Flung into freefall for months on end, our bodies adjust in ways that makes for a long list of health concerns for space travelers.
The latest evaluation of microgravity’s warping effect on our biology focuses on the spaces surrounding the blood vessels that weave through our brain, revealing concerning changes that remain with astronauts between missions.
Researchers from across the US compared a series of magnetic resonance image (MRI) scans of 15 astronaut brains taken prior to a six-month stay on the International Space Station, and up to six months after their return.
Using algorithms to carefully assess the sizes of perivascular spaces (gaps in brain tissue thought to facilitate the balance of fluids), the team found time spent in orbit had a profound effect on the brain’s plumbing. For the first-timers, at least.
Among the pool of veteran astronauts, there appeared to be little difference in the sizes of perivascular spaces in the two scans taken prior to the mission and the four taken after.
“Experienced astronauts may have reached some kind of homeostasis,” says Oregon Health & Science University neurologist Juan Piantino.
The findings might not be all that surprising given what we already know about how the brain distorts when the constant tug of gravity is canceled out.
Previous studies on brain tissues and their fluid volumes have found they’re slow to recover from a stint in space, with some changes persisting for a year or more.
Right now, astronauts rarely make more than a few trips into space in their lifetime, typically hanging around for roughly six months at a time. Yet as commercialization of a space industry ramps up, this could all change.
It will pay to know whether repeat trips compound harm, or if changes experienced in that first trip temporarily adapt astronauts to a new kind of normal.
“We all adapted to use gravity in our favor,” says Piantino.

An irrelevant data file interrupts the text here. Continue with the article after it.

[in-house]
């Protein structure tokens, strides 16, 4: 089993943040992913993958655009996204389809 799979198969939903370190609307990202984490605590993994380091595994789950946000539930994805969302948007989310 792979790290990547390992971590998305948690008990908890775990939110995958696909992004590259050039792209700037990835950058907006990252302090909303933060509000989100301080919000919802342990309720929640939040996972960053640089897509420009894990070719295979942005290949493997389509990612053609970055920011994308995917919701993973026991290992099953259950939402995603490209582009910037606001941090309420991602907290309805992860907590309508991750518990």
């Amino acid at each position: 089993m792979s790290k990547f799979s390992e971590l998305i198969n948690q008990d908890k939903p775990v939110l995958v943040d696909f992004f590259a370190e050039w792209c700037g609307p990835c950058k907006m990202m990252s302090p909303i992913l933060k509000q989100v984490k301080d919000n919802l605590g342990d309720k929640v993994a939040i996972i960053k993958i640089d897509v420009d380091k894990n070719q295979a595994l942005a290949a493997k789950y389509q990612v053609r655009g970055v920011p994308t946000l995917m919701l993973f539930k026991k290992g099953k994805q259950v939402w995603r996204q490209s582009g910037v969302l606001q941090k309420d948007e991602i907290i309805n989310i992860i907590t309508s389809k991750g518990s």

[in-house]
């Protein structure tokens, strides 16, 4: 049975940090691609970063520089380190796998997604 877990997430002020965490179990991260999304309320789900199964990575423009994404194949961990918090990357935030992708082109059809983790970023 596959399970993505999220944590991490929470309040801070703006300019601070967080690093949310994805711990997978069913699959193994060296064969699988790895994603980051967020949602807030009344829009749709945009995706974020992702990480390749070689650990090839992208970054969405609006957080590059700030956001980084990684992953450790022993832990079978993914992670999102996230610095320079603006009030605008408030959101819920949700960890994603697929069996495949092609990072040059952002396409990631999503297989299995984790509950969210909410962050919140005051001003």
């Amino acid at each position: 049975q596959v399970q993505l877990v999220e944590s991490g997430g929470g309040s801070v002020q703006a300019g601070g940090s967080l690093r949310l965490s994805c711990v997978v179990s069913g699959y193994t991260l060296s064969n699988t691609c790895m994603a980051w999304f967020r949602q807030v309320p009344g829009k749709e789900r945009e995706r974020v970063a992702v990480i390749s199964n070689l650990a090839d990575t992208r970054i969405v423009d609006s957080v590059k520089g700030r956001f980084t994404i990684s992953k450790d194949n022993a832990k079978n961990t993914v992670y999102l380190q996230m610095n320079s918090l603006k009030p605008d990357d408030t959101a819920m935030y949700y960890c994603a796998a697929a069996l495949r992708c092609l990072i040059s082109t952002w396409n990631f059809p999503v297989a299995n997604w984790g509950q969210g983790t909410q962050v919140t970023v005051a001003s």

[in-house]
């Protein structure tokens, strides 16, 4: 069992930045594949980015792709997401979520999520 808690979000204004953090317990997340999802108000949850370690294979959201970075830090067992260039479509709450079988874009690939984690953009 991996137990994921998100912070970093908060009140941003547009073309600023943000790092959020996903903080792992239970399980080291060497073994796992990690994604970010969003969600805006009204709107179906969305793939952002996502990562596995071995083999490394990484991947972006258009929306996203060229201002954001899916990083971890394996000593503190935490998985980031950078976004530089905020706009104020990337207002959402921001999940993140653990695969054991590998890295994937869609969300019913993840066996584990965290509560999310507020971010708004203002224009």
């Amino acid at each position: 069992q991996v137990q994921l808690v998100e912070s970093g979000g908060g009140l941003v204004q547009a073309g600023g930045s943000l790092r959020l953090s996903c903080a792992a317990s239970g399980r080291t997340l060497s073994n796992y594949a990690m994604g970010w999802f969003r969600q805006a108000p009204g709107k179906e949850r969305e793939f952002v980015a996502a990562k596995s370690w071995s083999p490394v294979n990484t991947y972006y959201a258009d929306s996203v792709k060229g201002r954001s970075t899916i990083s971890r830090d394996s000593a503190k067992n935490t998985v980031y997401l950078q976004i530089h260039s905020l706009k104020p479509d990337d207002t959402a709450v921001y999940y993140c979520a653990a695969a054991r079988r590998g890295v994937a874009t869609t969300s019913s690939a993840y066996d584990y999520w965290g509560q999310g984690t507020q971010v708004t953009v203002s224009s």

“Nature didn’t put our brains in our feet – it put them high up. Once you remove gravity from the equation, what does that do to human physiology?”
Even in the context of expanded perivascular spaces, it’s not yet fully clear if the change comes with any appreciable health risks.
We tend to make the most use of this neurological drainage system when we sleep. The flush of fluids around our gray matter seems to play an important role in removing waste products that accumulate during our more active hours.
Without these channels functioning efficiently, disruptive materials might accumulate, potentially contributing to increased risks of neurodegenerative disorders like Alzheimer’s.
It’s too soon to tell if microgravity has any impact at all on the circulation of cerebral spinal fluid around our noggins, let alone if changes in the shapes of the network of channels is significant. It might not even become evident until researchers have a good sized sample of veteran astronauts with a substantial career under their belt.
Knowing more about these small adjustments goes beyond the potential harms of working off world in a space industry.
“It also forces you to think about some basic fundamental questions of science and how life evolved here on Earth,” says Piantino.
Gravity’s ever-present pull isn’t just something we fight against, after all. It’s a force we’ve evolved to utilize, assisting in the flow of blood and shedding of waste, and potentially a variety of other functions we’ve barely considered.
By studying the subtle changes in health and anatomy under conditions we never evolved to endure, we’re almost certain to learn more about diseases and disorders our bodies have been forced to weather down here.
This research was published in Scientific Reports.